A bankrupt former financial adviser has been sentenced to six years in jail this morning for stealing more than $3 million in what prosecutors called an "extensive, premediated theft" from trusting clients.
Andrew Hrothgar Robinson, 42, pleaded guilty in May to five charges of theft by a person in a special relationship and one charge of dishonestly using a document.
A former director of Auckland-based Strategic Planning Group, Robinson admitted stealing about $2.7 million of investor funds.
The money was used to repay other investors and to pay for some business and personal expenses between 2010 and 2012, according to the Serious Fraud Office.
The former financial adviser also make false statements in reports to hide the true picture from investors, the SFO said in May.
The actual losses to Robinson's investors was $2.3 million, the High Court heard this morning.
Robinson was the second authorised financial adviser to ever lose his license when the Financial Markets Authority cancelled it in December 2012.
He was already in custody when he appeared for sentencing this morning in the High Court at Auckland before Justice Matthew Muir.
SFO lawyer Rachael Reed said the actual amount stolen was more than $3 million and called the offending an "extensive, premeditated theft by very much a trusted adviser".
"The victims had 100 per cent trust in Mr Robinson with all of their funds," Reed said.
"Their lives have changed considerably as a result of the theft," she said.
The victims had suffered financial and emotional harm from the offending and the total losses, the prosecutor submitted.
Two of Robinson's victims have died in the last few months, the court heard.
Reed pushed for a minimal period of imprisonment for Robinson to send a strong deterrent to other financial advisers.
He could not be entitled to much credit for his late guilty plea days before his trial was due to begin, she said.
Robinson's lawyer Jeremy Bioletti submitted that his client wasn't driven by greed or a desire to live a "champagne lifestyle".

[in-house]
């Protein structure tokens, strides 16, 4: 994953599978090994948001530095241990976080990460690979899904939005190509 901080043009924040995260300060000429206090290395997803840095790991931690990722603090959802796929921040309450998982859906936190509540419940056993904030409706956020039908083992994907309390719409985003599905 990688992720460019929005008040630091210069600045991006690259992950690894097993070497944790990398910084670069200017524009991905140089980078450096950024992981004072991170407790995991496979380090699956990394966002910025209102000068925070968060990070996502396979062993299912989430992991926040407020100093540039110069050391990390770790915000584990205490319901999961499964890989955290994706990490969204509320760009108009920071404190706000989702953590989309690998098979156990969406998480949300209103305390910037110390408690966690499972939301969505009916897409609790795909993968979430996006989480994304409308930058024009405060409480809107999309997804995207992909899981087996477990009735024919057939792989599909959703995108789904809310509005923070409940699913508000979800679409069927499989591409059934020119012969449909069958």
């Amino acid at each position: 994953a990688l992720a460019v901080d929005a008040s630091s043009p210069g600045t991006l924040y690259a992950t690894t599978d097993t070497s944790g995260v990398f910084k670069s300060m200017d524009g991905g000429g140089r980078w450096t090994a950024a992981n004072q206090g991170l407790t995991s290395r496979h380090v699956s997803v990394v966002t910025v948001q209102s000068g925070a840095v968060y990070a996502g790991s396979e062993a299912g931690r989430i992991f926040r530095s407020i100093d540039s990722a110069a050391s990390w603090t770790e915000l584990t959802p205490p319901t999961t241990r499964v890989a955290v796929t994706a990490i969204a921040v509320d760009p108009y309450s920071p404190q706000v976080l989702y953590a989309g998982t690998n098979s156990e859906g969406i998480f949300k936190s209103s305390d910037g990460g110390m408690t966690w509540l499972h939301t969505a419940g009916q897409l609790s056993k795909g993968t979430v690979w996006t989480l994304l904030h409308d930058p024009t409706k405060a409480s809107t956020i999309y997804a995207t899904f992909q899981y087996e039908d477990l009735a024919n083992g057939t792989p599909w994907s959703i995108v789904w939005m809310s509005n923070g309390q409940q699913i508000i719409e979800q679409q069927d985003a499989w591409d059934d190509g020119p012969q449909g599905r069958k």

This wasn't a situation where a person was stealing money and using it for a their own "aggrandisement", the defence lawyer said.
"The defendant was a person of good character when the offending commenced.
"The fact he return voluntarily from Australia to face what is the inevitable consequence of what has occurred...demonstrates that element of recognition or accountability of facing up to what happened," he said.
The defendant was remorseful, Bioletti said, and had written a letter detailing this that was provided to the judge.
Justice Muir, when sentencing Robinson, said the offender used clients' money to cover trading losses and "quickly the whole charade became akin to a Ponzi scheme".
On one instance, Robinson sold $258,000 worth of a client's shares without their knowledge.
The scheme had all the hallmarks of a premeditated fraud that exploited 13 victims, the judge said.
Robinson had cultivated the trust of many "elderly and vulnerable" people who now "have seen their lives decimated", Justice Muir said.
Some victims now have to continue working despite being ill and will never recover from what has happened, the judge said.
They were at a time of their lives when they could least afford what had happened, he said.
"All feel an acute betrayal of trust," said the judge.
Some victims planned to use the money for their grandchildren's education and the offending therefore had an inter-generational effect.
"You grossly betrayed the trust your investors had in you," Justice Muir told Robinson.
The offending had robbed many victims of their "golden years".
The judge imposed a sentencing starting point of 7 and a half years in jail.
Robinson was given a 10 per cent discount for previous good character, his co-operation with authorities and "some feelings of remorse".
He was also given a 10 per cent discount for his guilty plea, bringing the total sentence to six years in jail.
Justice Muir imposed a minimum term in 2 years 9 months jail, which is what Robinson must serve before he is eligible for parole.
In a separate case, Robinson was last year found by a High Court judge to have been negligent to a former client and ordered to pay damages and interest of $1.59 million.
This client made "six disastrous investments" on Robinson's recommendations and then sued him for damages for the losses.
Robinson was declared bankrupt in April.